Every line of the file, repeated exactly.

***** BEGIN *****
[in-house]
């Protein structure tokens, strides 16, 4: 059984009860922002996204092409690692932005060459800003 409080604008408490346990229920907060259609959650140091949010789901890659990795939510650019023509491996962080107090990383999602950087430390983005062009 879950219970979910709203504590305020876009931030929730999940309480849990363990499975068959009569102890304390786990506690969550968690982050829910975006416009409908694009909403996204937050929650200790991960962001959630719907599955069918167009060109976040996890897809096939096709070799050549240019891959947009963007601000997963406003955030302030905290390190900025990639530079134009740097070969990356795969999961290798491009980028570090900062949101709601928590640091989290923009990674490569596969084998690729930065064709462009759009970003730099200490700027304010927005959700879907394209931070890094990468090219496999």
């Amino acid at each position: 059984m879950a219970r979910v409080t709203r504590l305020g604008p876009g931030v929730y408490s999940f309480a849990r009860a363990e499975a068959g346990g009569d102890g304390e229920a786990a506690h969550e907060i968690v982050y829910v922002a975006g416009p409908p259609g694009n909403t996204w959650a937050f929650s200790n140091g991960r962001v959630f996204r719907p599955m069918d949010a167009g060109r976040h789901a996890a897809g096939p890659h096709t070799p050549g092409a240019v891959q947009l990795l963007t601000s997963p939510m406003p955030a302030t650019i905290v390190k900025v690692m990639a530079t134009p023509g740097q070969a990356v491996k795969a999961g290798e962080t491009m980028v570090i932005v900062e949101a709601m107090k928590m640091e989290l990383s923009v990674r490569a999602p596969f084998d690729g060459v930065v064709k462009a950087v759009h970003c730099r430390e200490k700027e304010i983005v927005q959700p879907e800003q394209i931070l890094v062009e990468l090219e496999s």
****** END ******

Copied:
[in-house]
């Protein structure tokens, strides 16, 4: 059984009860922002996204092409690692932005060459800003 409080604008408490346990229920907060259609959650140091949010789901890659990795939510650019023509491996962080107090990383999602950087430390983005062009 879950219970979910709203504590305020876009931030929730999940309480849990363990499975068959009569102890304390786990506690969550968690982050829910975006416009409908694009909403996204937050929650200790991960962001959630719907599955069918167009060109976040996890897809096939096709070799050549240019891959947009963007601000997963406003955030302030905290390190900025990639530079134009740097070969990356795969999961290798491009980028570090900062949101709601928590640091989290923009990674490569596969084998690729930065064709462009759009970003730099200490700027304010927005959700879907394209931070890094990468090219496999």
């Amino acid at each position: 059984m879950a219970r979910v409080t709203r504590l305020g604008p876009g931030v929730y408490s999940f309480a849990r009860a363990e499975a068959g346990g009569d102890g304390e229920a786990a506690h969550e907060i968690v982050y829910v922002a975006g416009p409908p259609g694009n909403t996204w959650a937050f929650s200790n140091g991960r962001v959630f996204r719907p599955m069918d949010a167009g060109r976040h789901a996890a897809g096939p890659h096709t070799p050549g092409a240019v891959q947009l990795l963007t601000s997963p939510m406003p955030a302030t650019i905290v390190k900025v690692m990639a530079t134009p023509g740097q070969a990356v491996k795969a999961g290798e962080t491009m980028v570090i932005v900062e949101a709601m107090k928590m640091e989290l990383s923009v990674r490569a999602p596969f084998d690729g060459v930065v064709k462009a950087v759009h970003c730099r430390e200490k700027e304010i983005v927005q959700p879907e800003q394209i931070l890094v062009e990468l090219e496999s």